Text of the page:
Science, technology, engineering and math took center stage Saturday as Jay Middle School students and about 100 volunteers erected a 22-foot-diameter geodesic dome to grow produce year-round for the school cafeteria and an area food pantry.
“It’s more than just a springtime greenhouse,” Jay Middle School teacher Rob Taylor said of the Growing Spaces LLC kit purchased in Pagosa Springs, Colo., with money from grants initially written by school children.
“It’s really a permaculture structure, so the idea is that in the middle of February, we’ll have crops out here, we hope,” Taylor said.
To get money for the project, middle-schoolers Erik Taylor, Rob’s son, and Dustin Jones wrote a grant and secured $4,000 from Time Warner Cable, which provided the funding as part of its science and technology initiative, “Connect a Million Minds.”
Another $4,000 came from grants, Rob Taylor said, and he’s written one more that he hopes to land to pay off the remainder and have money for equipment to use inside the greenhouse.
Time Warner launched its Connect a Million Minds program to introduce young people to opportunities and resources that inspire them to develop the science, technology, engineering and math skills needed to become problem-solvers of the future.
Students did all of the research and math to build the structure. They engineered and built miniature geodesic dome models with toothpicks and gummy bears, and with hot glue and toothpicks, which were then tested for strength.
They also built paper domes, labeling every triangular panel to help guide Saturday’s builders.
“Just figuring out the math of the dome is enough for a whole year’s worth of geometry,” said Michael Ashmore, grant programs officer with the Maine Commission for Community Service, as he watched volunteers affix polycarbonate triangle panels to the wooden foundation and framework assembled earlier by five teams of students.
“All the pentagons and hexagons — they built everything and we’re really fundamental in getting the thing constructed,” Taylor said.
“Everything in the structure repeats itself five times,” he said. “There’s five pentagons, then five hexagons, and then they just keep repeating themselves. There’s 15 sections of walls, so we made five teams and each team built three sections, so we put those together and then they built their pentagons and put those on, so the kids were very, very instrumental.”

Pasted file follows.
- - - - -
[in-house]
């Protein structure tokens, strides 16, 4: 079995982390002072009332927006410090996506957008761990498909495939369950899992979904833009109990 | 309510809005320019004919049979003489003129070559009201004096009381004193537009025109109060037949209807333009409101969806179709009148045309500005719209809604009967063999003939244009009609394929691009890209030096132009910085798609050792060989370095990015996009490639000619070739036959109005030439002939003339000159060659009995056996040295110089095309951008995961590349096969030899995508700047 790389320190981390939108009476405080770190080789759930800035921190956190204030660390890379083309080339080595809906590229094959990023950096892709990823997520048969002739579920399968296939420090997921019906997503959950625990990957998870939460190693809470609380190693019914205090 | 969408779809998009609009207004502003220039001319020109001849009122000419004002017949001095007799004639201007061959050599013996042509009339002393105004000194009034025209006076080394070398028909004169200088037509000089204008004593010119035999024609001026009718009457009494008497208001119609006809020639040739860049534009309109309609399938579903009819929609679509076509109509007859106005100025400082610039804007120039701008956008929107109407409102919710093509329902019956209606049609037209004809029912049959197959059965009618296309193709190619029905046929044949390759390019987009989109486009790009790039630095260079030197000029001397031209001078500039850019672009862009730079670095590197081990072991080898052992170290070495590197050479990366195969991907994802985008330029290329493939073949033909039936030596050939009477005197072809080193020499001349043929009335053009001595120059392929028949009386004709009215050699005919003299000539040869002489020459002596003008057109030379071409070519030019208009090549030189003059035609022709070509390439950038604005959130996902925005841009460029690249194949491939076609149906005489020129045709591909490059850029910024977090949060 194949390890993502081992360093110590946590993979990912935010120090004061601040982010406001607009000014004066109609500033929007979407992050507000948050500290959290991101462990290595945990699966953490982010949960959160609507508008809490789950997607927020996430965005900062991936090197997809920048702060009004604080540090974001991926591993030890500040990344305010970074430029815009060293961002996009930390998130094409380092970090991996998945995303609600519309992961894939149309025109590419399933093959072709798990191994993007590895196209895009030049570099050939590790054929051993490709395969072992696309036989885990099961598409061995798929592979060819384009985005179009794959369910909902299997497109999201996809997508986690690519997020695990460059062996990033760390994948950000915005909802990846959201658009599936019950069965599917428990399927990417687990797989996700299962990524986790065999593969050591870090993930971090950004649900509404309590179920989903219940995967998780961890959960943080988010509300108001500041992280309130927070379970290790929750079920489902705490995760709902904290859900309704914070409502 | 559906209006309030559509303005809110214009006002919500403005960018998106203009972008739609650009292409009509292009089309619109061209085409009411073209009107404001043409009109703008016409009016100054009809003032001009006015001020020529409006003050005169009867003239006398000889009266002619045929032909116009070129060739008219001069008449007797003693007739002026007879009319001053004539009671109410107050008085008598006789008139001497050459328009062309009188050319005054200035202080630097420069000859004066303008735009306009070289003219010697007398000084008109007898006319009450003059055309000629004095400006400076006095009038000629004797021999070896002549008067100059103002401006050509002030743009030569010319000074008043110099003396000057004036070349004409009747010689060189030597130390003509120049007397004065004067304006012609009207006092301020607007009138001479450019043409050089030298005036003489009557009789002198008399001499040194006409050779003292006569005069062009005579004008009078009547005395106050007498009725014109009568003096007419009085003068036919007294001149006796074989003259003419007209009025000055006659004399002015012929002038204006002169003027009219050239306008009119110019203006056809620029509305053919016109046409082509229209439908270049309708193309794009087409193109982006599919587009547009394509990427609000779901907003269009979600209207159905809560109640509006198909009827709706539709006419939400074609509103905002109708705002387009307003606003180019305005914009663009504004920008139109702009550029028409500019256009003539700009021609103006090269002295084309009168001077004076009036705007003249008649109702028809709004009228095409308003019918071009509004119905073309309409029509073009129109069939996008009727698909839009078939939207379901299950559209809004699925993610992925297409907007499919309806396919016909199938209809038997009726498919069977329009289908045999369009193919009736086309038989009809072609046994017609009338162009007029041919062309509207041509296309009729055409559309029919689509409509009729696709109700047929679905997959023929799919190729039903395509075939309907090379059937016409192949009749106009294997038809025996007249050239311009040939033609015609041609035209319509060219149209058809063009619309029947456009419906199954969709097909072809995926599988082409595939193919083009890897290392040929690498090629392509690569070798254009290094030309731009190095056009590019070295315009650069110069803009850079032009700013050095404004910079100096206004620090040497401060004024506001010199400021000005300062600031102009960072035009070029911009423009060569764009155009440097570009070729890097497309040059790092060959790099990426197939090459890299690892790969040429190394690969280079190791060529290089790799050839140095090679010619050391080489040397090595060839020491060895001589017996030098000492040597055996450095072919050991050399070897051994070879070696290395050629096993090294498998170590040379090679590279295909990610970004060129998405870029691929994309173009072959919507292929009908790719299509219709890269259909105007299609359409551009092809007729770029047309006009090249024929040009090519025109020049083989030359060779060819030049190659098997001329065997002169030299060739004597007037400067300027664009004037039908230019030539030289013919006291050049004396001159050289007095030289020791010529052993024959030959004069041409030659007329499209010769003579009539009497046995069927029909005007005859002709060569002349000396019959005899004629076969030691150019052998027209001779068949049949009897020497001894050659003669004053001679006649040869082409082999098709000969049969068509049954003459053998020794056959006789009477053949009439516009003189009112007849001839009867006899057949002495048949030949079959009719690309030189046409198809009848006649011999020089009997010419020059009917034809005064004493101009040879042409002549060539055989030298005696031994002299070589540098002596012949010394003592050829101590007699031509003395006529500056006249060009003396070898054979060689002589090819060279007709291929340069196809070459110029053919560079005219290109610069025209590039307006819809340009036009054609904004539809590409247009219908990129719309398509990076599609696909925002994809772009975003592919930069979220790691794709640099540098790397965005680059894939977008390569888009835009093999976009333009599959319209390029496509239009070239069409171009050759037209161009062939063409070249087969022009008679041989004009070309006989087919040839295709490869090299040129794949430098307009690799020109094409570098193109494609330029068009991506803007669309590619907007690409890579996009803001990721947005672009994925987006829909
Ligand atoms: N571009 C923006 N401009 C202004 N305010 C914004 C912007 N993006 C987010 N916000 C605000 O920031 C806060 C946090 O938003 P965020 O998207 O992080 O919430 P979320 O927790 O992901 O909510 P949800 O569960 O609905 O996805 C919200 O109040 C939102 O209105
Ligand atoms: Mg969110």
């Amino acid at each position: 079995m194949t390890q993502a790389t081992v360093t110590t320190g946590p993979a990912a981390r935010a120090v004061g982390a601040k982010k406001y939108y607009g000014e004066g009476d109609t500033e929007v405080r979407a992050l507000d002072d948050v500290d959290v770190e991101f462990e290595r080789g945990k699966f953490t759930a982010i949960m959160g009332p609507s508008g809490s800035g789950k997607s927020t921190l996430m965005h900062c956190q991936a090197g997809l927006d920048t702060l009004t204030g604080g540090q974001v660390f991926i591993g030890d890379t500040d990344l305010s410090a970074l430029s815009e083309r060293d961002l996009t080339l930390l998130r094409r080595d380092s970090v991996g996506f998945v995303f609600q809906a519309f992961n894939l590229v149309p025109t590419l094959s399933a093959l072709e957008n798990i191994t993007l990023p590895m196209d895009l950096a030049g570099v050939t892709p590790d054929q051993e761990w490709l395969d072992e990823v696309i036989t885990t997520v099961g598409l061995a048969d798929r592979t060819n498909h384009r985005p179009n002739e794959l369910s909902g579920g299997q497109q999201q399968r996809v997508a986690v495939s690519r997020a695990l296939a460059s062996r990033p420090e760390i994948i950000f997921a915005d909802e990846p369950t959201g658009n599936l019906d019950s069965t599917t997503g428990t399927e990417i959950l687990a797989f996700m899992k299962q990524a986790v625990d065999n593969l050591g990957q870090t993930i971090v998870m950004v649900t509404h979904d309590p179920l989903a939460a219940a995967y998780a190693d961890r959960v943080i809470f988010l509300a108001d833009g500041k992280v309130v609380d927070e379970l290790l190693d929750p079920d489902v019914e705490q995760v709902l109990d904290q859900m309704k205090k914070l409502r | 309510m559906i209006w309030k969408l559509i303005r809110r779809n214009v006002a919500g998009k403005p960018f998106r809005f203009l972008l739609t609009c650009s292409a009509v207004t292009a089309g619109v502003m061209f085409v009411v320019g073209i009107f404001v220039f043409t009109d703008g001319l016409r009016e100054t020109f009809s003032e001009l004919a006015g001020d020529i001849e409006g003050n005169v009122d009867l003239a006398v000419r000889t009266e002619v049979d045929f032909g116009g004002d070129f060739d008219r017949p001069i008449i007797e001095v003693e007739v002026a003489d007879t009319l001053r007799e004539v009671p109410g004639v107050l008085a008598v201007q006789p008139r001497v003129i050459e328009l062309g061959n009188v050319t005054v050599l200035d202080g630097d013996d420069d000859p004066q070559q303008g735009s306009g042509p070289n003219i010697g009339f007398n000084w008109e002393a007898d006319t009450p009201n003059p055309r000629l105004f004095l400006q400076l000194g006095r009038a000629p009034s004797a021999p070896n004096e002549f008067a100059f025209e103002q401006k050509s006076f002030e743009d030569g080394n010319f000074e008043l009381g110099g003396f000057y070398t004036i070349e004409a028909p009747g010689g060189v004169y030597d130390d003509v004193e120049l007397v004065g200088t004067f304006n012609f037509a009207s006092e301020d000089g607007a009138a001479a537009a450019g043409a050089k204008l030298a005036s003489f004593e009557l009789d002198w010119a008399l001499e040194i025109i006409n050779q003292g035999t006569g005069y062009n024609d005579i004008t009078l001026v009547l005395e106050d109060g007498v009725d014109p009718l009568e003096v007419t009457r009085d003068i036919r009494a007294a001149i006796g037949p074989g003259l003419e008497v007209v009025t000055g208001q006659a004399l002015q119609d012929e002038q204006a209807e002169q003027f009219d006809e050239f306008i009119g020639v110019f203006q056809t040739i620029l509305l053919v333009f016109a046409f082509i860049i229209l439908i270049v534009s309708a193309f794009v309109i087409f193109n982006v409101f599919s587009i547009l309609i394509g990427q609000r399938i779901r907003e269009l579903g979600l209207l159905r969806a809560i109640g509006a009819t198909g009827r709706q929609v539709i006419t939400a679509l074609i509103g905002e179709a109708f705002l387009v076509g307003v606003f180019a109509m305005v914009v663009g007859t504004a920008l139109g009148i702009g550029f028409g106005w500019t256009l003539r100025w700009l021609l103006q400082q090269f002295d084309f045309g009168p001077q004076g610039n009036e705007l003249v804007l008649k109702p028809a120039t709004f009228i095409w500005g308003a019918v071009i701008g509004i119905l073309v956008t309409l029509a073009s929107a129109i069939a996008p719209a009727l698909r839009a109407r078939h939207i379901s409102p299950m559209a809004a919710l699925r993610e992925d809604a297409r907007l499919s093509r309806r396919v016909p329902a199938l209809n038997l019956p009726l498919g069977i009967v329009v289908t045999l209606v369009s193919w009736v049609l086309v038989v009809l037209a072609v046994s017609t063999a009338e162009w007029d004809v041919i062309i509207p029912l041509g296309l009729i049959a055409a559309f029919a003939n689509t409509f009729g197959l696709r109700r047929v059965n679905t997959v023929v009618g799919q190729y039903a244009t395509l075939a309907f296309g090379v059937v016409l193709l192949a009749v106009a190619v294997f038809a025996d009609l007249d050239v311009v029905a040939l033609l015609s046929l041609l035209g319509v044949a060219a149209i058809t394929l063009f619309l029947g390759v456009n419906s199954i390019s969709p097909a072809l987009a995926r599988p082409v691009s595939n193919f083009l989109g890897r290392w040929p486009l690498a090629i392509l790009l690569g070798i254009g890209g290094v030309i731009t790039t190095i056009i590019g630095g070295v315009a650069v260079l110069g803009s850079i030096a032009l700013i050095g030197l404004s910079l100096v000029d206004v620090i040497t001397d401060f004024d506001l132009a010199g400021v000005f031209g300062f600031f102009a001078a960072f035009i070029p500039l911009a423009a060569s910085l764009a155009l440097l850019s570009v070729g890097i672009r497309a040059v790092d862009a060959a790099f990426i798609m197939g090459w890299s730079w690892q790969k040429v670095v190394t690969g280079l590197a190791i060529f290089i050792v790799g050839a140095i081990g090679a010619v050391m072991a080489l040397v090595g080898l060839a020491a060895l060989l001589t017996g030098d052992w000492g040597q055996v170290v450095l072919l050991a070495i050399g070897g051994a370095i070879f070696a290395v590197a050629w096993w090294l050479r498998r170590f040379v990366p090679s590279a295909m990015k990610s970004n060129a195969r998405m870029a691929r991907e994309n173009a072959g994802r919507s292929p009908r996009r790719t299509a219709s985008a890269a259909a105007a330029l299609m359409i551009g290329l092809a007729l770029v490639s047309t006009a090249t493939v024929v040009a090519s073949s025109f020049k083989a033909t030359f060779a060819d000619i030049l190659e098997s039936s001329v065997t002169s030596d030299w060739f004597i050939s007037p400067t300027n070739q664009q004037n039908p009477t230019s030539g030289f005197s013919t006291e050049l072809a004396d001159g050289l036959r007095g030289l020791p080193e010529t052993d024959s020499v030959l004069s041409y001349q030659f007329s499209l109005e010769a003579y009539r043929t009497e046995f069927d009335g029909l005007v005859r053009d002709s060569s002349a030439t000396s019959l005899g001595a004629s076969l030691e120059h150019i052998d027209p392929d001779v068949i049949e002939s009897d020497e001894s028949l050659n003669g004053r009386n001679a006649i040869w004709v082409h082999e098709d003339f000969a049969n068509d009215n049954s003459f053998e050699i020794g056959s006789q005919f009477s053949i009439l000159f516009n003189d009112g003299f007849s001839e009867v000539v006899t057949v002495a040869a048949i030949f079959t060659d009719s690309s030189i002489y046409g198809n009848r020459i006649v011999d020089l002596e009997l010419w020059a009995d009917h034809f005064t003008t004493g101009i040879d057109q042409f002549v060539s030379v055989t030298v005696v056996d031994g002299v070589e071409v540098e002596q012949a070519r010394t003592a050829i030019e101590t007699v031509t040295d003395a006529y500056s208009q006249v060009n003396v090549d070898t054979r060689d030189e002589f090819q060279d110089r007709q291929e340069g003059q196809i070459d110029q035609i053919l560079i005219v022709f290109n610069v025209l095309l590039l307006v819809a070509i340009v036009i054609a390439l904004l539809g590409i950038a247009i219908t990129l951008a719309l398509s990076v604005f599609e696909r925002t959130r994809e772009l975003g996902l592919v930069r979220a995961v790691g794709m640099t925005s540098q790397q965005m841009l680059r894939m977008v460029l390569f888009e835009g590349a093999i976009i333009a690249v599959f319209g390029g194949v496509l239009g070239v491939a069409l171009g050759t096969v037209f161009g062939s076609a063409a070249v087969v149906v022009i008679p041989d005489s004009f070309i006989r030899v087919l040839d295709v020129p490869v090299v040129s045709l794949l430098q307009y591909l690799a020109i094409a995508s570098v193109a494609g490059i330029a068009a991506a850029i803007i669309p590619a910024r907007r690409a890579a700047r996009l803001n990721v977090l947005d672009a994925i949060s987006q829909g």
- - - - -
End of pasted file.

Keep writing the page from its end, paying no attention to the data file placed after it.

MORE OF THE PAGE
The project began to take shape last month when the Jay Public Works Department excavated and built a base for the dome using $1,500 worth of labor and materials, including a layer of free, recycled glass gravel from Portland that was tumbled to remove sharp edges. A layer of stone dust was then placed atop it, Taylor said.
With the framework completed, several men moved a donated, large metal tank into a depression shoveled out by students. When the dome is completed, the tank will be filled with 900 gallons of water, which will collect heat during the day and serve as a radiator at night, keeping plants warm during the winter, Ashmore said.
The structure self-vents as certain temperatures are reached. One side of the polycarbonate panels are glazed to reflect ultraviolet light, Taylor said.
“The whole key with a greenhouse structure is, you let infrared light come in — I hope I get this right — from the sun, which is shorter wavelength infrared light, and shorter wavelength means it has more power, so it gets through,” he said.
“But then when the ground and the tank heat up, it re-emits longer wavelength infrared which can’t get through the (polycarbonate), so that’s the ‘greenhouse effect.’ It’s the same thing that happens in our atmosphere.
“So, we can teach a bit of science with this, too,” he said. “It’s a great learning experience for the kids who are working on it.”
Taylor wasn’t sure what types of produce the students would grow.
“But, I’ve got to tell you that I’m really looking forward towards the day when I go to the salad bar at school and it says, ‘Green beans grown in the dome,'” he said. “I’m really looking forward to that.”